As a performing art, dance is more frequently aligned with the disciplines of drama and music than visual art: when we go to see a dance work, we’re more often than not heading to a theatre than a gallery. Yet contemporary dance has long sought to question dance’s kinship with the traditional theatre setting, and analyse how it can be considered alongside art-works of alternative mediums. Recent examples include American-choreographer Trajal Harrell – whose seminal work Twenty Looks or Paris is Burning at the Judson Church was the result of a residency at New York’s Museum of Modern Art and has since toured to galleries across the world – and Dancing Museums, an EU-funded research project to develop collaborations between dance organisations, museums, universities and local communities across Europe.
Instead of dance organisations coming up with an idea and trying to take it round to various galleries, why don’t we work together from the very beginning?
The Continuous Network – a UK collaboration between Newcastle’s BALTIC Centre for Contemporary Art and London-based Siobhan Davies Dance – is one of the latest additions to this line of questioning. The four-year project aims to ‘create a new approach to commissioning, producing and touring experimental dance within contemporary visual art spaces,’ according to BALTIC curator Katie Hickman. Choreographer Siobhan Davies adds: ‘We thought, instead of dance organisations coming up with an idea and trying to take it round to various galleries, why don’t we work together from the very beginning?’
To kick off proceedings, the Continuous Network commissioned two choreographers – selected through an open call – to create work to be shown at The BALTIC. The first was Lucy Suggate, who premiered her work Spirit Compass at BALTIC in October 2019, followed by presentations in Glasgow and Margate; and the second will be Zinzi Minott, who will present her finished piece in April 2020. ‘By then, we will have chosen two more artists for the next swathe. We will also be introducing a larger circle of galleries to choreographers who have already made works that we feel will suit gallery spaces very well,’ says Davies. ‘We’re trying to get a capillary action of dance and choreography reaching into galleries,’ she continues. ‘By the end of these four years, the galleries will feel far more comfortable, and more articulate about what they are doing, as will dance artists. From then on they will be able to broker relationships on their own.’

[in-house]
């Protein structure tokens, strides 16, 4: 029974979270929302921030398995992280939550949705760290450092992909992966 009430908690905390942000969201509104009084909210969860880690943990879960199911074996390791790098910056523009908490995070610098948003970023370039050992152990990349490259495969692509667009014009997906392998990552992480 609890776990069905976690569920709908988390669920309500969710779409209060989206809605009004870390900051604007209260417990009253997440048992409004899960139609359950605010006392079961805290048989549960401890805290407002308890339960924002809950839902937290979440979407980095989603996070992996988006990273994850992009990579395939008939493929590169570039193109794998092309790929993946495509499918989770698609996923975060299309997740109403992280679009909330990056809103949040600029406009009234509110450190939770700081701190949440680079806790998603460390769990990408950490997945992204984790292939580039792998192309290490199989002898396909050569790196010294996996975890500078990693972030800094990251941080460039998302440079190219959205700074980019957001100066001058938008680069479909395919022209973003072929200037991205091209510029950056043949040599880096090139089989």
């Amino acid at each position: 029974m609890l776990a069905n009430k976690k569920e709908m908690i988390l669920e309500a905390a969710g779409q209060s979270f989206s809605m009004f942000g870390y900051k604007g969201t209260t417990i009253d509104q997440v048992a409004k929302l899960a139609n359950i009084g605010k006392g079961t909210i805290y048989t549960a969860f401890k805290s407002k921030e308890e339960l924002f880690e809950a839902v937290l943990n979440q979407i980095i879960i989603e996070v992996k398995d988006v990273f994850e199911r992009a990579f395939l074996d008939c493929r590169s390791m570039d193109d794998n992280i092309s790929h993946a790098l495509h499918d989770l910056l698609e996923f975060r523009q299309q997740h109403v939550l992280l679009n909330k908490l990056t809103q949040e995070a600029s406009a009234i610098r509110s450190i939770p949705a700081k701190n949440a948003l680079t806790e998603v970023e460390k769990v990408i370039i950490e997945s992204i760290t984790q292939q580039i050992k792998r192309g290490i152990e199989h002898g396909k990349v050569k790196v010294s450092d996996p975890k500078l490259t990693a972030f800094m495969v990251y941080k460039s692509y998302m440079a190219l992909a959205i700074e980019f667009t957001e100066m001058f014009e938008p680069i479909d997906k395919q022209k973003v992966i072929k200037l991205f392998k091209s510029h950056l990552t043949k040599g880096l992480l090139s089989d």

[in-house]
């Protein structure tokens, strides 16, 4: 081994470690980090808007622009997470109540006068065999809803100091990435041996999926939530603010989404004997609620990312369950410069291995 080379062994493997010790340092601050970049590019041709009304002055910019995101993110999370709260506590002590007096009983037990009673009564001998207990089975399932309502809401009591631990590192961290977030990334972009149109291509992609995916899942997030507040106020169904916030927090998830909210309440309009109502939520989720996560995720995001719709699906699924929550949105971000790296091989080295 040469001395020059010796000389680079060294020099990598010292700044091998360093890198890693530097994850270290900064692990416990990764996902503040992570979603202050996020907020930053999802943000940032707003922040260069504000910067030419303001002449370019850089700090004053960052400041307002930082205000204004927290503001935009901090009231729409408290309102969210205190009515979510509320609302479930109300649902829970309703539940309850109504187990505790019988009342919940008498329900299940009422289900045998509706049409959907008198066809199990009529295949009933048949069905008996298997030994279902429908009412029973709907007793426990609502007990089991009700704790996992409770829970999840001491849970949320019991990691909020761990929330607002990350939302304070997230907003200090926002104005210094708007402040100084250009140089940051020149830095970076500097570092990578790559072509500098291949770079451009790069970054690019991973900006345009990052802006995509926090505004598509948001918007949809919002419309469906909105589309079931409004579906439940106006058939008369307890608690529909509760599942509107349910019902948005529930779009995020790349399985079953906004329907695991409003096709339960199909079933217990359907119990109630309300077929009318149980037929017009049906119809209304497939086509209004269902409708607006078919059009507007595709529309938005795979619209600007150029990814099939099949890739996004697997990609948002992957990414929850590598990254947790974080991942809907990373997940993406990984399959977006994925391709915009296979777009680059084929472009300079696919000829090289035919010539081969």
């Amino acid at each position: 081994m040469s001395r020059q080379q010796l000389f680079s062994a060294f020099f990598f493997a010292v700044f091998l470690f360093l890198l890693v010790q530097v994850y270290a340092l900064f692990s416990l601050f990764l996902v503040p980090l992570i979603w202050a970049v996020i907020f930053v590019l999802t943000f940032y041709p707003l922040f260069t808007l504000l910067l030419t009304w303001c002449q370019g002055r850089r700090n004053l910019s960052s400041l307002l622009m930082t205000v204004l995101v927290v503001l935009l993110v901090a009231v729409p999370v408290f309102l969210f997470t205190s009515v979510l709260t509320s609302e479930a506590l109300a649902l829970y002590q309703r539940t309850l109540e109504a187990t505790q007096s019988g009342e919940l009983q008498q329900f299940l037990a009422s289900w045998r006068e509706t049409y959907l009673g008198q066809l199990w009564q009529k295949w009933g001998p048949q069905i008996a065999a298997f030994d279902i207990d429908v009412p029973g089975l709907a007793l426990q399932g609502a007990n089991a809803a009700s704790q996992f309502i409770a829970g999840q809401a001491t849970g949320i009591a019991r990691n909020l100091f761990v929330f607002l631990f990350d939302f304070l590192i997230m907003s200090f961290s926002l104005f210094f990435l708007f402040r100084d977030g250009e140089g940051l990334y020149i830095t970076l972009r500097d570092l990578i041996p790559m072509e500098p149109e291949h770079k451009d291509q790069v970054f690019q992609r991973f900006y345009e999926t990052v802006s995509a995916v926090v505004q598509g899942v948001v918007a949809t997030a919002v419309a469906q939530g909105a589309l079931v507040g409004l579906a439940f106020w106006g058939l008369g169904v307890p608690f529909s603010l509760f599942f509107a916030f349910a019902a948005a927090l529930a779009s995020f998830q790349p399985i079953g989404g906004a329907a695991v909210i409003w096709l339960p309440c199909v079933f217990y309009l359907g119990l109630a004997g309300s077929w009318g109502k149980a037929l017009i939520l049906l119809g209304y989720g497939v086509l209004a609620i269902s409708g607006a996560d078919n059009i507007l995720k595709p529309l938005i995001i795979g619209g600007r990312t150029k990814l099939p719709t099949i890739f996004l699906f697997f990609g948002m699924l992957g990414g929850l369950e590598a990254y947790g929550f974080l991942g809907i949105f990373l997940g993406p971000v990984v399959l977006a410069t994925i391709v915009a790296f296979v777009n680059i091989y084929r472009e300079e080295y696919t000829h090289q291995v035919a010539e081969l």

Davies herself is no stranger to exploring the gallery as a platform for performance. Having initially studied art and history in the late 1960s before ‘dance took over’, the British choreographer believes that ‘even while I was making [my] early dances for the theatre, the way I was using space, energy, and mark-making stemmed from my understanding of the same in visual art.’ Davies became a seminal figure in British contemporary dance, making theatre-based choreography for more than 30 years. But more recently, she has moved away from the theatre stage, and has presented her work in galleries including the Whitworth in Manchester, Turner Contemporary in Margate, and London’s Whitechapel Gallery. Her organisation has also published the book Who Cares? by Sara Wookey, a collection of conversations with artists, curators and directors, who share their experiences of presenting or performing dance in museums and galleries.
For Davies, moving into gallery spaces is ‘more of a natural move rather than a complete unrooting’, but she does acknowledge that challenges occur when the dance and visual art worlds collide. ‘Both gallery spaces and dance initiatives work in methods that the other doesn’t know about,’ Davies admits. ‘For example, galleries have no idea how long it takes to make a performance work. Years ago they would say, ‘we’ve got £200 and we would like a work that lasts three hours in a gallery space, and there’s a week to make it.’ They weren’t being disrespectful, they just didn’t know what it takes,’ she continues, explaining that this is one of the key aims of the Continuous Network: to promote understanding between disciplines to allow all partners to do their best work.